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Sydney gets one month’s rain in one night, thousands told to evacuate as roads turn into rivers

Cars are being inundated by rising flood waters.(Pic: Twitter)

Thousands of people have been asked to evacuate Sydney as the city received nearly a month's rain in a single night that turned suburban roads into rivers on Thursday. Torrential rains continue to batter Australia's east coast as part of the freak weather phenomenon, according to local media reports.

Residents of a nursing home were evacuated overnight as emergency crews urged Sydney’s 5 million residents to avoid unnecessary travel and brace for possible evacuations.

Television news channels showed vehicles struggling to cross waterlogged streets, fallen power lines and trees, and debris floating in rivers.

"This is a highly dynamic situation. These events are moving exceptionally quickly," New South Wales emergency services Acting Commissioner Daniel Austin said during a media briefing. "Exceptionally sharp, short bursts of rain" have been creating flash flooding almost every hour, he said.

Sydney has received 1,227 mm (48 inches) of rain so far this year, more than its average annual rainfall of 1,213 mm. Over the next 24 hours, many coastal towns could get up to 180 mm (7 inches), the Bureau of Meteorology said.

The tourist hot spot of Bondi recorded around 170 mm over the 24-hour period to 9 a.m. Thursday, official data showed.

According to a Reuters report, thousands have been ordered to evacuate their homes while businesses cleared essentials to help mitigate their losses.

Overflow from a fuel pit at a site owned by oil refiner Ampol in Sydney's south caused oil to mix with flood waters but emergency crews said the spill has been contained and that there was no risk of danger in the area.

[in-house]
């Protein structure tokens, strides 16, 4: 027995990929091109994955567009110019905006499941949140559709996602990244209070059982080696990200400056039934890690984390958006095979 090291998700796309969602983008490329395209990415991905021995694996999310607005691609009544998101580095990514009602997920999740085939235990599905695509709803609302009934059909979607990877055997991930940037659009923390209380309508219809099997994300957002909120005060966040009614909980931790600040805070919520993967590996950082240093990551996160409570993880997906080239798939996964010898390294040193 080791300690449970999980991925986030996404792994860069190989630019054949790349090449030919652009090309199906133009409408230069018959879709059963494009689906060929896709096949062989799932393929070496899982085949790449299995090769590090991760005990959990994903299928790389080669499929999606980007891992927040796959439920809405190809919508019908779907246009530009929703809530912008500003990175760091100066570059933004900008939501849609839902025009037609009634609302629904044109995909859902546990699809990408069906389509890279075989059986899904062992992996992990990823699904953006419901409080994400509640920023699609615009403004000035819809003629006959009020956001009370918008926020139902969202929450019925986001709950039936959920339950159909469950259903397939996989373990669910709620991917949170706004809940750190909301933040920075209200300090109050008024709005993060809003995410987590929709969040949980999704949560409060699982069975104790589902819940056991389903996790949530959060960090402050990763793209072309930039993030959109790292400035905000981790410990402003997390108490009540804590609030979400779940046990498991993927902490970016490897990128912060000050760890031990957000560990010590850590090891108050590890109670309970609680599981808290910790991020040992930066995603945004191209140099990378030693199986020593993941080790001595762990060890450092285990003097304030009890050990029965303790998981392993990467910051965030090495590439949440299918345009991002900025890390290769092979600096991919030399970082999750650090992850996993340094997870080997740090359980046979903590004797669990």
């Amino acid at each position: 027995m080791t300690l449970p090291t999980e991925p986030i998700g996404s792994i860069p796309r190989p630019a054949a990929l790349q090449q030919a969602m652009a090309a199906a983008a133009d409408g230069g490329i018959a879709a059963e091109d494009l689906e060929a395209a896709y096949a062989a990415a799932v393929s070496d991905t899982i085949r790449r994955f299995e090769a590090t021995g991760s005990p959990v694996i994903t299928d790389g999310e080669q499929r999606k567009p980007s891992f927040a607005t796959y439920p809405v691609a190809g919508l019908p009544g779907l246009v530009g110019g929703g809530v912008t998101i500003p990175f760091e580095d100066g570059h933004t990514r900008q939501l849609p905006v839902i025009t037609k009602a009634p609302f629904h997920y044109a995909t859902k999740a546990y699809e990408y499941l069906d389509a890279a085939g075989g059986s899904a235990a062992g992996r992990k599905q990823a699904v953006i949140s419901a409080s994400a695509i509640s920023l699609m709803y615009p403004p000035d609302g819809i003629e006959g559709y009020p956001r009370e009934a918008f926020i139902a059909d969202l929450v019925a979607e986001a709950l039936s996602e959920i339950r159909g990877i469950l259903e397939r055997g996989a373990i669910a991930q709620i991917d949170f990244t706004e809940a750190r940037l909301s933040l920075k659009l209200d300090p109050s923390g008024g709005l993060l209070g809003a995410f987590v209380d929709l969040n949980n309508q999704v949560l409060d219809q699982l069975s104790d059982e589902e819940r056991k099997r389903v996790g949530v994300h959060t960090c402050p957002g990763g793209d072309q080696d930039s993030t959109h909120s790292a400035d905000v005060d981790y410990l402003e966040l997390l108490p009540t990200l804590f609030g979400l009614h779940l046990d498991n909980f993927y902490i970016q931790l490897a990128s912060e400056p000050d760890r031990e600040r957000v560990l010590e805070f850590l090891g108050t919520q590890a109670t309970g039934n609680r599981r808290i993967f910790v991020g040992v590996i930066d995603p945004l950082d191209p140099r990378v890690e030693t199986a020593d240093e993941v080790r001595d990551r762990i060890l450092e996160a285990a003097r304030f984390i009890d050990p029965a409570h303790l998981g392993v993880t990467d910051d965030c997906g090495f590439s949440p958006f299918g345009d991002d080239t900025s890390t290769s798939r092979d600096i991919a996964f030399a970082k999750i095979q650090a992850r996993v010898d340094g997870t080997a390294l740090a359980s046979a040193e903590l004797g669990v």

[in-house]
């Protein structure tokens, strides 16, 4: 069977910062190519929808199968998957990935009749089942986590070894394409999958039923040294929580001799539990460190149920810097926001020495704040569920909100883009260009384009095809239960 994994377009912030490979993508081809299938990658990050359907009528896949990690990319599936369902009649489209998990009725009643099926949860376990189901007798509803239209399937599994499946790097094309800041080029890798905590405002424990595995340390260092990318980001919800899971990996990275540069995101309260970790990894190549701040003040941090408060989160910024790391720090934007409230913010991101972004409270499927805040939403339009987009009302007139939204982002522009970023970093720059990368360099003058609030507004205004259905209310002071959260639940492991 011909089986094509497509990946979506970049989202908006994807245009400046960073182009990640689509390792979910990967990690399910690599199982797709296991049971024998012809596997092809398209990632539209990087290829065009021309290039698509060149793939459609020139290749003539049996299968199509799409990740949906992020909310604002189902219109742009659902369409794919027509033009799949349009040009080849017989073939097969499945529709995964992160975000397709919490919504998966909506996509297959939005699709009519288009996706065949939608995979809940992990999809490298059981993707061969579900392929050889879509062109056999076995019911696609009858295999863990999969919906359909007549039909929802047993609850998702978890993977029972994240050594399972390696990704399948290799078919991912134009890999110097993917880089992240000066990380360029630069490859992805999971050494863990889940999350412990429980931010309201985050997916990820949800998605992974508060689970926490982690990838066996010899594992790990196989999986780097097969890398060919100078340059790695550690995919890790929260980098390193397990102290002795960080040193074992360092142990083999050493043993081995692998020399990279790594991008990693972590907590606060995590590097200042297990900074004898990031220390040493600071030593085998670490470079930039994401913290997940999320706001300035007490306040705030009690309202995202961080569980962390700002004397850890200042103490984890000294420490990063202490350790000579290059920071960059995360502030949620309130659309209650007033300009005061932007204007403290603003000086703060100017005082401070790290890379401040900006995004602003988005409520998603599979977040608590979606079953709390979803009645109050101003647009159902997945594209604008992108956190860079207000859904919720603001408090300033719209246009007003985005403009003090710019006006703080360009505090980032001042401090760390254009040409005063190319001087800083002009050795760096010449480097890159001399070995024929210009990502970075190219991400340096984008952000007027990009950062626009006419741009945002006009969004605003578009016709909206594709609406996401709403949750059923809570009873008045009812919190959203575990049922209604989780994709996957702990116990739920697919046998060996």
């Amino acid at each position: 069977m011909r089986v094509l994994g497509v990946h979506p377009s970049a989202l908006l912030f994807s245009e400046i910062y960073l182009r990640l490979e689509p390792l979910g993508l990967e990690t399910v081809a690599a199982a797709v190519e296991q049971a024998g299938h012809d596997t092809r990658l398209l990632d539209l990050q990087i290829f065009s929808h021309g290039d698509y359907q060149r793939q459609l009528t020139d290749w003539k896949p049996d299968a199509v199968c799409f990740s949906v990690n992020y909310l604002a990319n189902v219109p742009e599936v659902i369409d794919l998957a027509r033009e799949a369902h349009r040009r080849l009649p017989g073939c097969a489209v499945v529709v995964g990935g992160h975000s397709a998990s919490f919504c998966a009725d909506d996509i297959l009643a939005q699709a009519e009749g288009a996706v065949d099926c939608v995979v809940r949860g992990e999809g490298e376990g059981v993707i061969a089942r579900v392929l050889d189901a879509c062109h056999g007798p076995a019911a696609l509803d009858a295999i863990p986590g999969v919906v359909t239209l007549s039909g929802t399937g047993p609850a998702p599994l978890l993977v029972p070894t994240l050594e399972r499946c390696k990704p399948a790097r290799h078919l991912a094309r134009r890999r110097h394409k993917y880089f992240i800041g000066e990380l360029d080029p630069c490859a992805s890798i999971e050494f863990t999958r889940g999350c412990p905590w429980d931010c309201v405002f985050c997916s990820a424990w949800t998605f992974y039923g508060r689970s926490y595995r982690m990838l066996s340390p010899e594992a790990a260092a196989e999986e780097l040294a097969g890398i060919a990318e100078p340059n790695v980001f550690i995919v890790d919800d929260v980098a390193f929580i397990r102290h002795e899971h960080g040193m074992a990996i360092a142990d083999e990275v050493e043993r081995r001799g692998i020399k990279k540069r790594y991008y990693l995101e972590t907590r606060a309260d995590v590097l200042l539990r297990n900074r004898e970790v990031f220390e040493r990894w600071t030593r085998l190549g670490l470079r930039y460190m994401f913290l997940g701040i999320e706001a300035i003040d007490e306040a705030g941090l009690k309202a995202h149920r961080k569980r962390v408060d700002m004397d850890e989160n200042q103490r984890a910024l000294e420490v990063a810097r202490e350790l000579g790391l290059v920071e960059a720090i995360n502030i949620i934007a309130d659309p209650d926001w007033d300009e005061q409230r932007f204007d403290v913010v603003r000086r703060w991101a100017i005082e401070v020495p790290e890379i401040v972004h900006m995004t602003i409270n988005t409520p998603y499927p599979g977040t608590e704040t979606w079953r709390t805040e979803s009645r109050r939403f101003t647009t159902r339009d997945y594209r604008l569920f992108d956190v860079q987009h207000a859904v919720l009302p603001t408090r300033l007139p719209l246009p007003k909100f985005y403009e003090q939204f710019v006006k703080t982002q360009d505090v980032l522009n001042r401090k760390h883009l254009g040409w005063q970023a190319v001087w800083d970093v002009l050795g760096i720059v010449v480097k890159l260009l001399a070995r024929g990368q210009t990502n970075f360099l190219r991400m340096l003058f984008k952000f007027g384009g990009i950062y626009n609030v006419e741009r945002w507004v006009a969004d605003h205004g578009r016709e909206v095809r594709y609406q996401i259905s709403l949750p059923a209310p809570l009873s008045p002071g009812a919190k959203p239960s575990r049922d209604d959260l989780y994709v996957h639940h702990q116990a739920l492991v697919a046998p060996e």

Australia's east coast summer has been dominated by the La Nina weather phenomenon, typically associated with increased rainfall, for the second straight year, with most rivers at capacity even before the latest drenching. Warragamba Dam, Sydney's major water supply, is expected to spill over on Friday, a Reuters report cited officials as saying.

Climate change is also widely believed to be a contributing factor to the severe weather, which has raised questions about how prepared Australia is.

According to local media group 9News, the Nepean River in Sydney’s west  is forecast to reach levels similar to the devastating floods in April 1988, the weather bureau has warned, as the city endures more record-breaking rainfall.

A flood warning is in place for Menangle, Camden and Wallacia, the Bureau of Meteorology said.

Evacuation orders have been issued for parts of Woronora and Bonnet Bay in the Sutherland Shire, as well as Chipping Norton in south-west, the 9News report added.

People who remain in the area past 11.30am have been told it's likely they will be cut off, with the Woronora Bridge likely to be submerged at 1.7 metres.

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